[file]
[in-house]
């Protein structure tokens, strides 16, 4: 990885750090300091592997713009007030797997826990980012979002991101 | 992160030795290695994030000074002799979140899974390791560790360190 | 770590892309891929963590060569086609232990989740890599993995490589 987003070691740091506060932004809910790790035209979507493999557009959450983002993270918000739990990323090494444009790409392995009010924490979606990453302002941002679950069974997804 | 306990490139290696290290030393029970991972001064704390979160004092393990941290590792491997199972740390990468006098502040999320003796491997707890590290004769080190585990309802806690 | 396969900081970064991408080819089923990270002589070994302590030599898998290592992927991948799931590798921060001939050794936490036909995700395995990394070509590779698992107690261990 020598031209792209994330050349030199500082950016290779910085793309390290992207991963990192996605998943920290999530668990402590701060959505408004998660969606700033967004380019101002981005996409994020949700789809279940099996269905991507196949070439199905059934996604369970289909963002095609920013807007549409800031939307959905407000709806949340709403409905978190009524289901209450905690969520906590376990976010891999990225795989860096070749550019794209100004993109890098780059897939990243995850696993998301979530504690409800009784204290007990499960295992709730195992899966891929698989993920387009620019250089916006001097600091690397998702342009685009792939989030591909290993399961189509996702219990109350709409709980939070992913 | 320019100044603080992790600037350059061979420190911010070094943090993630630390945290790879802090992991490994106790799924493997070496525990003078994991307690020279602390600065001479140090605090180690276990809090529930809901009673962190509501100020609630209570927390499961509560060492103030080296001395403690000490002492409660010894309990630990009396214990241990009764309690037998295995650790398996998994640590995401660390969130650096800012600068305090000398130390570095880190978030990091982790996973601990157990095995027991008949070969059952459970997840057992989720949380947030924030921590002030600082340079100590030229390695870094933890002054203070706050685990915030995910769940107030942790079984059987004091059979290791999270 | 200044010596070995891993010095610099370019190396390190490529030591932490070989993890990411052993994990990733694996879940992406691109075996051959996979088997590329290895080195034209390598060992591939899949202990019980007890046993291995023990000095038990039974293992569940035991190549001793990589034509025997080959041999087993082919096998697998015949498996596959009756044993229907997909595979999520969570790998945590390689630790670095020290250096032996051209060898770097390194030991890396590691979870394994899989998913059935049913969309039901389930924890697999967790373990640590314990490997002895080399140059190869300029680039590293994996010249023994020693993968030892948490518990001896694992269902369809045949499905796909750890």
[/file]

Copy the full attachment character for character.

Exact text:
[in-house]
């Protein structure tokens, strides 16, 4: 990885750090300091592997713009007030797997826990980012979002991101 | 992160030795290695994030000074002799979140899974390791560790360190 | 770590892309891929963590060569086609232990989740890599993995490589 987003070691740091506060932004809910790790035209979507493999557009959450983002993270918000739990990323090494444009790409392995009010924490979606990453302002941002679950069974997804 | 306990490139290696290290030393029970991972001064704390979160004092393990941290590792491997199972740390990468006098502040999320003796491997707890590290004769080190585990309802806690 | 396969900081970064991408080819089923990270002589070994302590030599898998290592992927991948799931590798921060001939050794936490036909995700395995990394070509590779698992107690261990 020598031209792209994330050349030199500082950016290779910085793309390290992207991963990192996605998943920290999530668990402590701060959505408004998660969606700033967004380019101002981005996409994020949700789809279940099996269905991507196949070439199905059934996604369970289909963002095609920013807007549409800031939307959905407000709806949340709403409905978190009524289901209450905690969520906590376990976010891999990225795989860096070749550019794209100004993109890098780059897939990243995850696993998301979530504690409800009784204290007990499960295992709730195992899966891929698989993920387009620019250089916006001097600091690397998702342009685009792939989030591909290993399961189509996702219990109350709409709980939070992913 | 320019100044603080992790600037350059061979420190911010070094943090993630630390945290790879802090992991490994106790799924493997070496525990003078994991307690020279602390600065001479140090605090180690276990809090529930809901009673962190509501100020609630209570927390499961509560060492103030080296001395403690000490002492409660010894309990630990009396214990241990009764309690037998295995650790398996998994640590995401660390969130650096800012600068305090000398130390570095880190978030990091982790996973601990157990095995027991008949070969059952459970997840057992989720949380947030924030921590002030600082340079100590030229390695870094933890002054203070706050685990915030995910769940107030942790079984059987004091059979290791999270 | 200044010596070995891993010095610099370019190396390190490529030591932490070989993890990411052993994990990733694996879940992406691109075996051959996979088997590329290895080195034209390598060992591939899949202990019980007890046993291995023990000095038990039974293992569940035991190549001793990589034509025997080959041999087993082919096998697998015949498996596959009756044993229907997909595979999520969570790998945590390689630790670095020290250096032996051209060898770097390194030991890396590691979870394994899989998913059935049913969309039901389930924890697999967790373990640590314990490997002895080399140059190869300029680039590293994996010249023994020693993968030892948490518990001896694992269902369809045949499905796909750890």